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Three Pillars of ECommerce Success in South Africa

Three Pillars of ECommerce Success in South Africa

Learn why connected systems, customer-centricity, and personalisation are key success drivers for B2B and B2C digital commerce in South Africa

Pre-pandemic, e-commerce in South Africa lagged behind, however, its growth since then has been staggering. The number of online shoppers jumped 66% in the last three years and is projected to grow another 35% in the next three.

A Visa survey found that 64% of consumers in South Africa bought groceries online for the first time because of the pandemic – and companies were not prepared for this shift. Grocery delivery Zulzi, limited shopping to two hours a day after its app was overwhelmed, and is now processing five times as many orders as in 2019.

And it’s not just consumer brands, 83% of B2B e-commerce organisations are now selling online, investing in customer self-service online and are expecting digital share to hit 49%.

This growth is as exciting as it is challenging. The question for South African brands is how to seize the potential in front of them – to reach the 335 million buyers shopping online in the region and the billions beyond its borders.

We polled over 4,000 commerce professionals around the world (including your peers in South Africa) about buying trends and how companies are navigating them.

State of Commerce Report

Get a pulse on what over one billion customers think, and how 4,000+ commerce professionals are meeting new expectations, market conditions, and revenue opportunities.


The results speak to a behavioural shift in how buyers shop online – moving fluidly between channels and devices. Buying journeys are becoming hybrid and fragmented, split between digital and physical experiences, like buying online to pick up in-store later. Likewise, B2B buyers often purchase through third-party sites.

Many technologies and disciplines have to line up to synthesise these cross-channel experiences into one smooth experience – across your website, advertising, marketing touchpoints, in-store experiences and beyond.

In this blog, we’re going to explore three primary factors that help drive e-commerce success in South Africa, whether you’re in B2C or B2B:

  • Connected systems
  • Customer-centricity
  • Personalised experiences

Ready? Let’s get started.

1. Connected systems

Engagement is now omni-channel: customers move between an average of nine different channels to communicate with companies, and over three-quarters have used multiple channels to start and complete a transaction.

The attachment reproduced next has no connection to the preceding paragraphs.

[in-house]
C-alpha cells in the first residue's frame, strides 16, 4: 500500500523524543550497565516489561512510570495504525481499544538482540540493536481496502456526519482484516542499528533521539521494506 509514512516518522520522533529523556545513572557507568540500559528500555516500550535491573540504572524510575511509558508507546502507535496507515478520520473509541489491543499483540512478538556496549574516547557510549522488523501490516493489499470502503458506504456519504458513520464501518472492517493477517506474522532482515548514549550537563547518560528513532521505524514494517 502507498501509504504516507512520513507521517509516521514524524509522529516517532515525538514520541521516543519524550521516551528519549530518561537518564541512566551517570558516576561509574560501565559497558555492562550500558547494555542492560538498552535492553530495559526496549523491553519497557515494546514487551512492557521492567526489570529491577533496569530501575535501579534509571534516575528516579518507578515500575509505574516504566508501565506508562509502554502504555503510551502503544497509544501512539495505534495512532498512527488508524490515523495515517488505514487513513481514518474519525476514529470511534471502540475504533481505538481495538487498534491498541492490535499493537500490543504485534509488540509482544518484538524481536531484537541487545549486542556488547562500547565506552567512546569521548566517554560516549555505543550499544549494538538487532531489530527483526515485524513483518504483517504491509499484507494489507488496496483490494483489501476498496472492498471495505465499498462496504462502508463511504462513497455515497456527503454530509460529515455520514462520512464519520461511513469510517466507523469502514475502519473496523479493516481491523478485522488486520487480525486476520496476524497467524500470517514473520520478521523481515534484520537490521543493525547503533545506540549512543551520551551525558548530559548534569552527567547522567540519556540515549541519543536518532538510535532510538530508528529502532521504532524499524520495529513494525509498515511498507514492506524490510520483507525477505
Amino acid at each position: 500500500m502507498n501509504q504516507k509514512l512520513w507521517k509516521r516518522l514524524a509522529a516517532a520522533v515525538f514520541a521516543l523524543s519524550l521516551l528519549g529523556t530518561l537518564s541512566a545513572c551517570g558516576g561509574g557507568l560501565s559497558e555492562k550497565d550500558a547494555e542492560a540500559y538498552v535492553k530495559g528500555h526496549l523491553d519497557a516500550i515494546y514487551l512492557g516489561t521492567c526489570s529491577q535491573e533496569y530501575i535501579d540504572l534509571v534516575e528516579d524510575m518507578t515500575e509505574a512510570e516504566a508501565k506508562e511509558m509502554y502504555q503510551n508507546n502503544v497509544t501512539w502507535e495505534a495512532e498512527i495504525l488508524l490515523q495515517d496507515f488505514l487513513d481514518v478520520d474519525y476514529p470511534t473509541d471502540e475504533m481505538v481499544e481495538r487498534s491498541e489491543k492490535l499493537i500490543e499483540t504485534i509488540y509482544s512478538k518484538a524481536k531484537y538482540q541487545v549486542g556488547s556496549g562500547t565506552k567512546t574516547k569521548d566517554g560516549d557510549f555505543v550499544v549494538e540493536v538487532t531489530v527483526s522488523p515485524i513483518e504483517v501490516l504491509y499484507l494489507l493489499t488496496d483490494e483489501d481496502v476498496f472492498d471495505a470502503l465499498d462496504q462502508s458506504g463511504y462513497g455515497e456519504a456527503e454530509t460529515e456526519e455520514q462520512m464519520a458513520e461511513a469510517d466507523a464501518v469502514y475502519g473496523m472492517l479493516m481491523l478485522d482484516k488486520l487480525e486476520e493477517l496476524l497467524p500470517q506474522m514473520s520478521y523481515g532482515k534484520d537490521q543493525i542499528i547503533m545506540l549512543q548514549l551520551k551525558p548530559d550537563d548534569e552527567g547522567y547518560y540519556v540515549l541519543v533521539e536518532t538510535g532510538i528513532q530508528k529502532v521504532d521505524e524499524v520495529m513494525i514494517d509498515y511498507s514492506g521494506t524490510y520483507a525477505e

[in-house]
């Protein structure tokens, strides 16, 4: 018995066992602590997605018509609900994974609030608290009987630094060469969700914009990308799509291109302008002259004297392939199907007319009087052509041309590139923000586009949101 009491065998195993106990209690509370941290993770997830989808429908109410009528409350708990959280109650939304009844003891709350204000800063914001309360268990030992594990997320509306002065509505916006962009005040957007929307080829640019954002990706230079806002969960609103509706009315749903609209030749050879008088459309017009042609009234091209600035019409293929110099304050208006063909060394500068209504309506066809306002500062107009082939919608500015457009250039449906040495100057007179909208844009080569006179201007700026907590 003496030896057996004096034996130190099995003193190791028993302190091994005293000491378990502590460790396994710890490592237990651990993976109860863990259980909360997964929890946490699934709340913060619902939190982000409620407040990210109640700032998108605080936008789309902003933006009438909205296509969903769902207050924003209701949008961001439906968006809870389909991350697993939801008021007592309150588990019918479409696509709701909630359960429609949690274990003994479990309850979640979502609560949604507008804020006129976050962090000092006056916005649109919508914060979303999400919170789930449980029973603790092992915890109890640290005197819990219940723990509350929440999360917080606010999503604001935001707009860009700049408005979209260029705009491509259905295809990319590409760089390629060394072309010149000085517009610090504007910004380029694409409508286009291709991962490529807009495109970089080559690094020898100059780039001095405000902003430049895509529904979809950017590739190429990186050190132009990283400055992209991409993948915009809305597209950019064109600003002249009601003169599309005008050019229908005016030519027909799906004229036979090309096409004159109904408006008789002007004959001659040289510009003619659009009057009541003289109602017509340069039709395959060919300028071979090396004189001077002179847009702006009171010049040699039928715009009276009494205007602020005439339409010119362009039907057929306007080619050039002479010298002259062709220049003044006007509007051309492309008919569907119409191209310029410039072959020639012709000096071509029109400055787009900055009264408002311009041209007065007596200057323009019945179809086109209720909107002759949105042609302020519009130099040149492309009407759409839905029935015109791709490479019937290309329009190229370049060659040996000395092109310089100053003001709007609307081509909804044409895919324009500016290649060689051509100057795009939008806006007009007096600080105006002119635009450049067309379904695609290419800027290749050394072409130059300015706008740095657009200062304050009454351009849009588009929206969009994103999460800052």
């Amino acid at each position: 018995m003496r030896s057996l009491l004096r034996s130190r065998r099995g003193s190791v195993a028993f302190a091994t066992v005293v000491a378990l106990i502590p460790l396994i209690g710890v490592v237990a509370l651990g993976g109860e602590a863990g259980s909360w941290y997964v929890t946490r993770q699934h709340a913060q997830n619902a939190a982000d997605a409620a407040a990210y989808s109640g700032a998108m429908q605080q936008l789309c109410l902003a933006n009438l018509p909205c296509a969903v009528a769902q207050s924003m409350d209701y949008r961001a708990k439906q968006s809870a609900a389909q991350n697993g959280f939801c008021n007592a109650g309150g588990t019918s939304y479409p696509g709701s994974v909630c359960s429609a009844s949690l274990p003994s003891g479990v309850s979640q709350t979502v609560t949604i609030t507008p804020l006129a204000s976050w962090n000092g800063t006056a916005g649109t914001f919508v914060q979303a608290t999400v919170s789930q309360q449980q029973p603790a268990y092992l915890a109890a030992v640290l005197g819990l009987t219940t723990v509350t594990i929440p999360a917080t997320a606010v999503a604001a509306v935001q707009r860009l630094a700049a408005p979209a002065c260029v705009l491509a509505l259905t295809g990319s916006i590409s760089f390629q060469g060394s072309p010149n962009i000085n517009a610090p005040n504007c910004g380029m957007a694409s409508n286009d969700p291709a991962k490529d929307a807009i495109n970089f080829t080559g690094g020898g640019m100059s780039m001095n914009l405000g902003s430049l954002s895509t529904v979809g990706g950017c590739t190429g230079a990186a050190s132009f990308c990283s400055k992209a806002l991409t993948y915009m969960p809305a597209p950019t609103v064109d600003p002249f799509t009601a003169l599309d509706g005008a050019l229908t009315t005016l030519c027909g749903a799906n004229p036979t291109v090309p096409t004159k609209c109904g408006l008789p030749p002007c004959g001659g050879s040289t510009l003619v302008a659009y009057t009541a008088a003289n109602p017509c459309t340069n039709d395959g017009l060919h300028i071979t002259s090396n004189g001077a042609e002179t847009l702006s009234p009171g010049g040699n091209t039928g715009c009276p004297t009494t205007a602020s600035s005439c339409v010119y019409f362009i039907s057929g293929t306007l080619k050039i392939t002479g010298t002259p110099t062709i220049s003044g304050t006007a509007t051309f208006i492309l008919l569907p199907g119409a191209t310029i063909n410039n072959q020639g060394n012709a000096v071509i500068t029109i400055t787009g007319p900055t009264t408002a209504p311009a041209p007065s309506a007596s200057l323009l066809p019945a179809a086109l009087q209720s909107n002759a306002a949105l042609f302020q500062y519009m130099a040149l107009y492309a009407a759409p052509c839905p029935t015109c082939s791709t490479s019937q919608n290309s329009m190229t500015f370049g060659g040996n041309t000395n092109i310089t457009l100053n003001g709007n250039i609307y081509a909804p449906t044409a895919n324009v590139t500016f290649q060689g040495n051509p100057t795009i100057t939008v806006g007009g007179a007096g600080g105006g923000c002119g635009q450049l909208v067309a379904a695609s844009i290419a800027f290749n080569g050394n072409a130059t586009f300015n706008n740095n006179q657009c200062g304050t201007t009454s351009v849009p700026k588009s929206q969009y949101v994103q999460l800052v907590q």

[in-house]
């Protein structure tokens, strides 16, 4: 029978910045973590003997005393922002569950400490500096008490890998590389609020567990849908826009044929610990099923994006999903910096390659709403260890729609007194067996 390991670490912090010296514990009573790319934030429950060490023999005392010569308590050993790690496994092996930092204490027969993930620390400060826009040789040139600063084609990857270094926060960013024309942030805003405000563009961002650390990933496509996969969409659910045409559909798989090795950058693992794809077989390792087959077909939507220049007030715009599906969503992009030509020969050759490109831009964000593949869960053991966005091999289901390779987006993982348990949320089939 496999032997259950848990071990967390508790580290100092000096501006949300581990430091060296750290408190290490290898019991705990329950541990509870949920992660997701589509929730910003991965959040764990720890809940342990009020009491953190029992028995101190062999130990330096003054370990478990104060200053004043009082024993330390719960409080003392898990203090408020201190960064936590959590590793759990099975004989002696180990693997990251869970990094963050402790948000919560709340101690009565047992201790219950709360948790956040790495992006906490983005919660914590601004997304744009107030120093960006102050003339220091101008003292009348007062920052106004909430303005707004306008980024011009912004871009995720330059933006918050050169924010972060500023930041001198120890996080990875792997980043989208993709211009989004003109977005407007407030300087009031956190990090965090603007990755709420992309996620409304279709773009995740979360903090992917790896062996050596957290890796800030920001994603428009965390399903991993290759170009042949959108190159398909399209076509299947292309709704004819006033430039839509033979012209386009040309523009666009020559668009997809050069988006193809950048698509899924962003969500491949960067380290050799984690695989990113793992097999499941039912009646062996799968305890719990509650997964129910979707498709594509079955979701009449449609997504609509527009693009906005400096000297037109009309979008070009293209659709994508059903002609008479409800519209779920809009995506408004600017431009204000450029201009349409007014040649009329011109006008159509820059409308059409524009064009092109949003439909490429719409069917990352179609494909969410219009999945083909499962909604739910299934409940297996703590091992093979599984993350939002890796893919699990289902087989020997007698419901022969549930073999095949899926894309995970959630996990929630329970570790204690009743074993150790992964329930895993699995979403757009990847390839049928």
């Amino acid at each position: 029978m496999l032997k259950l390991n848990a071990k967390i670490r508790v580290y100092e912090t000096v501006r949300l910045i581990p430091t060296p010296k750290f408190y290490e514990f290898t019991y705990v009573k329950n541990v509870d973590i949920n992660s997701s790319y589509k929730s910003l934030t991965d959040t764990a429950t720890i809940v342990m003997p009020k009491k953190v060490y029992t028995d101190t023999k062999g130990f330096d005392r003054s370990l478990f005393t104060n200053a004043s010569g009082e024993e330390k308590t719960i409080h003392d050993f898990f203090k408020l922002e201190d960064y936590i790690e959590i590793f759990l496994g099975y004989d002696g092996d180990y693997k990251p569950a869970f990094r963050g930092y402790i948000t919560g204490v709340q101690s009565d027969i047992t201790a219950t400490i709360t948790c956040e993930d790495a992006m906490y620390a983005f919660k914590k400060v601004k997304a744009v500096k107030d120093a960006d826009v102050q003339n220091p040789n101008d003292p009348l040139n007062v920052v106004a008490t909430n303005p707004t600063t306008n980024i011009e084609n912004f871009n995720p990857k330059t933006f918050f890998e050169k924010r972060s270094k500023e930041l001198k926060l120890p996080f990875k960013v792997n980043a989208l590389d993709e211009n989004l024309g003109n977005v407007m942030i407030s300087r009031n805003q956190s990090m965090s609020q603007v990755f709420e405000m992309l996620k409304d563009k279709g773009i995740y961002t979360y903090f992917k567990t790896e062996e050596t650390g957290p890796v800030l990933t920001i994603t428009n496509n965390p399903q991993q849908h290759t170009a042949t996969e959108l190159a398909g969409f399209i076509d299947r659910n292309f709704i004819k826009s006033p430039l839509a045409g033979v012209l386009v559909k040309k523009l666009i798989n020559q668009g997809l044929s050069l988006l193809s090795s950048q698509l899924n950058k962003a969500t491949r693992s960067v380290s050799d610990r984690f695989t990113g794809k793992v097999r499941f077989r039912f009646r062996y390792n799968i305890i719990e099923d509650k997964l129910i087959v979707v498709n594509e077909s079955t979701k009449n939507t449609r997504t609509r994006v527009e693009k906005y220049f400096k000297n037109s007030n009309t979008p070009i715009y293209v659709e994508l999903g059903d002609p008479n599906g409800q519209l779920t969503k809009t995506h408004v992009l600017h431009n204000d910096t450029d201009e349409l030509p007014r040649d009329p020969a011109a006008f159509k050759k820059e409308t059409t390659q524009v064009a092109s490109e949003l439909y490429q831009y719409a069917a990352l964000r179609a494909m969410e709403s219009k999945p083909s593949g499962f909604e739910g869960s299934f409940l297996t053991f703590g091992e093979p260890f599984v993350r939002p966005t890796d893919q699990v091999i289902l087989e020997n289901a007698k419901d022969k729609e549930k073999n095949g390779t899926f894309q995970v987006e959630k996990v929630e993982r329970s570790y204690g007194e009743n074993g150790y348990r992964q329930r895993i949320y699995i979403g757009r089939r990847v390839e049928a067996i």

Buyers in South Africa want speed, convenience, and consistency in every interaction – and most companies in the region are struggling to catch up.

A vast majority (92%) of consumers in South Africa expect consistency across departments and have low tolerance for clunky experiences. When they call customer service about a product they bought, they expect the agent to have all their information available immediately.

Consistency across departments is challenging to deliver, especially when e-commerce, marketing, sales and customer service departments use different systems. Many don’t integrate, and it takes a lot of engineering to connect them. (Not to mention all the additional work required when any individual element releases a significant update.)

So, how do you overcome technology constraints?

Focus on connecting systems across your company’s tech stacks. When choosing an e-commerce platform in South Africa, don’t just evaluate its features, look at how easy it is to connect it with other systems across your business — off-the-shelf integrations being the gold standard.

Headless commerce is also gaining momentum as organisations want the flexibility to build new digital initiatives. It breaks down many siloes while letting teams adjust storefronts and other digital experiences – without putting extra strain on developers (or causing more bottlenecks).

2. Customer-centricity

E-commerce success favours brands that put the customer at the centre of every decision. But customer preferences are a moving target. Whether it’s B2B buyers shifting to virtual meetings or consumers wanting to use new payment methods, their needs change fast.